Dr. Maya Angelou, who passed away on May 28, was more than a writer, poet, or even universally loved teacher–she was an inspiration.
In 2011 I had the privilege of visiting Dr. Angelou in her house in Winston-Salem, North Carolina. I was nervous. All my life, I held Dr. Angelou in awe. She was one of the first African-American women to write a raw, honest autobiography (“I know Why the Caged Bird Sings”). She spent her career not only writing, but helping. She made it her mission, through the Maya Angelou Center for Health Equity at Wake Forest University, to shrink the health disparity gap.
My visit that day with Dr. Angelou is one of the high points of my life. My nervousness was for naught. She was so warm and generous—and not just that afternoon. She immediately understood the mission and appreciated the purpose of Diversity Woman magazine. She was kind enough to appear on the cover when times were challenging for us. She went even a step further and spoke at our annual national conference in Washington DC— and, naturally, inspired, empowered and transformed the entire audience. There is not a person in attendance that left the conference the same way they came.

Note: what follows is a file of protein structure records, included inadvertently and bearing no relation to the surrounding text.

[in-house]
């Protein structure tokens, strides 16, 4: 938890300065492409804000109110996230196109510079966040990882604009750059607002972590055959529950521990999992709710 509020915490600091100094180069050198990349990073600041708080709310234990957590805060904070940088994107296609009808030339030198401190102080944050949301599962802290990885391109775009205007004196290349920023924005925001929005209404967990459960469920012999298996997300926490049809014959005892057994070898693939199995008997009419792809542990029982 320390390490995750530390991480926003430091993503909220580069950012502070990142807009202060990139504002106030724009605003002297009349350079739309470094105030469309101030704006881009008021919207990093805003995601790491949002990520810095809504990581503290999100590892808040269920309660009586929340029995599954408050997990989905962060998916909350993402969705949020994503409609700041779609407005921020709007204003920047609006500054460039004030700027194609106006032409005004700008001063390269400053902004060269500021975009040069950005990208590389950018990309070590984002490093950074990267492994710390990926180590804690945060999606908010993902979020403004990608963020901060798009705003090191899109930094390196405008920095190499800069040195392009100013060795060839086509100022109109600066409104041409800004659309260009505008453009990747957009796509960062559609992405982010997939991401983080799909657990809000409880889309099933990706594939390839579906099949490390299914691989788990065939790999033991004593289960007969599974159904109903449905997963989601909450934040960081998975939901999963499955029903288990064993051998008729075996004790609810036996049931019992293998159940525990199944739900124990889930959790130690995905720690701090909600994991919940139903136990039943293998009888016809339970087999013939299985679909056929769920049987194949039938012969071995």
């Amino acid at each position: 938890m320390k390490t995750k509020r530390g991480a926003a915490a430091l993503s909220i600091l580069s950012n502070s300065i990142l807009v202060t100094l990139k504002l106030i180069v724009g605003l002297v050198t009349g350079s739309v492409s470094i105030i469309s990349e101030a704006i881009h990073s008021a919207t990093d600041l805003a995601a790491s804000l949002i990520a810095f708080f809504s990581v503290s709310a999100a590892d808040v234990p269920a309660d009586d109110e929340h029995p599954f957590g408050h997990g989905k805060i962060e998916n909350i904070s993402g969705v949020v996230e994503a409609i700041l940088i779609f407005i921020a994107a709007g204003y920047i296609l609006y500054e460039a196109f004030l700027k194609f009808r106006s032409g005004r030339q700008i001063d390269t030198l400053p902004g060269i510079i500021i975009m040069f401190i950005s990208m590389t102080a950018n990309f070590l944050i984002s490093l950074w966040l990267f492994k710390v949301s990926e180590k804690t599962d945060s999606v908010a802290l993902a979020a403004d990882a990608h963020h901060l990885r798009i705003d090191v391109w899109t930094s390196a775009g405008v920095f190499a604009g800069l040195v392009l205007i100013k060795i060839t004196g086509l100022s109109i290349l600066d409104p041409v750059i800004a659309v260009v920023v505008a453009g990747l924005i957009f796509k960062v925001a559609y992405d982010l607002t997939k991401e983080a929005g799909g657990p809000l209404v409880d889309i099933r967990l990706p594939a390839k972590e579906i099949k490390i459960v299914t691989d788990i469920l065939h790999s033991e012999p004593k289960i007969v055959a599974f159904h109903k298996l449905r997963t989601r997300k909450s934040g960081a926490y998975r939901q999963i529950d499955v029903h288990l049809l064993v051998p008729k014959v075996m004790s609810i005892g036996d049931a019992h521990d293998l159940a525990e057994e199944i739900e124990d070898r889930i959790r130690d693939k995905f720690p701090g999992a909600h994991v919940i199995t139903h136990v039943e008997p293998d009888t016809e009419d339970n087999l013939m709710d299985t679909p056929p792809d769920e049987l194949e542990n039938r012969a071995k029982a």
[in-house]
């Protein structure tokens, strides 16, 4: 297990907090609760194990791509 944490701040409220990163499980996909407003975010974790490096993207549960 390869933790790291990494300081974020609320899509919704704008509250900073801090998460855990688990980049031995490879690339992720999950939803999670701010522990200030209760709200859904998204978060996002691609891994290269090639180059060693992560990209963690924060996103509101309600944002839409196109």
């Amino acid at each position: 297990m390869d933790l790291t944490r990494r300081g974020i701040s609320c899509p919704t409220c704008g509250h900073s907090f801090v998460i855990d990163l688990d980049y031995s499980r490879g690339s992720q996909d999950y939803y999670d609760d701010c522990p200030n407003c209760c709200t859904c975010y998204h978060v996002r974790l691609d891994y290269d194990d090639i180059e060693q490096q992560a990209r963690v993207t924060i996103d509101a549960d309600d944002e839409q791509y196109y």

I suspect that the energy, respect and love she offered to me and my magazine was replicated hundreds—maybe that thousands—of times over the course of her life. I have no illusions that she thought us special, but that is exactly what made her special — Dr. Maya Angelou gave everyone who crossed her path her full attention, respect, and love. She will be dearly missed.
Below is the article Diversity Woman originally published on November 22, 2011.
Dr. Maya Angelou lives in Winston-Salem, North Carolina, in a sunny yellow house that is as colorful on the inside as it is on the outside, much like the woman herself. Paintings and flowers and more than 5,000 books fill her home—and her mind, too. When presented with flowers upon our arrival, she immediately recognizes and names the variety, an obscure blossom native to South Africa. Her expansive intellect has room for a lot more than botany. When she quotes Shakespeare, she doesn’t just recite a line or two; she recites half the sonnet. Her journey thus far has covered more than eight decades, but the years have obviously taken nothing away from her intellect or her passion.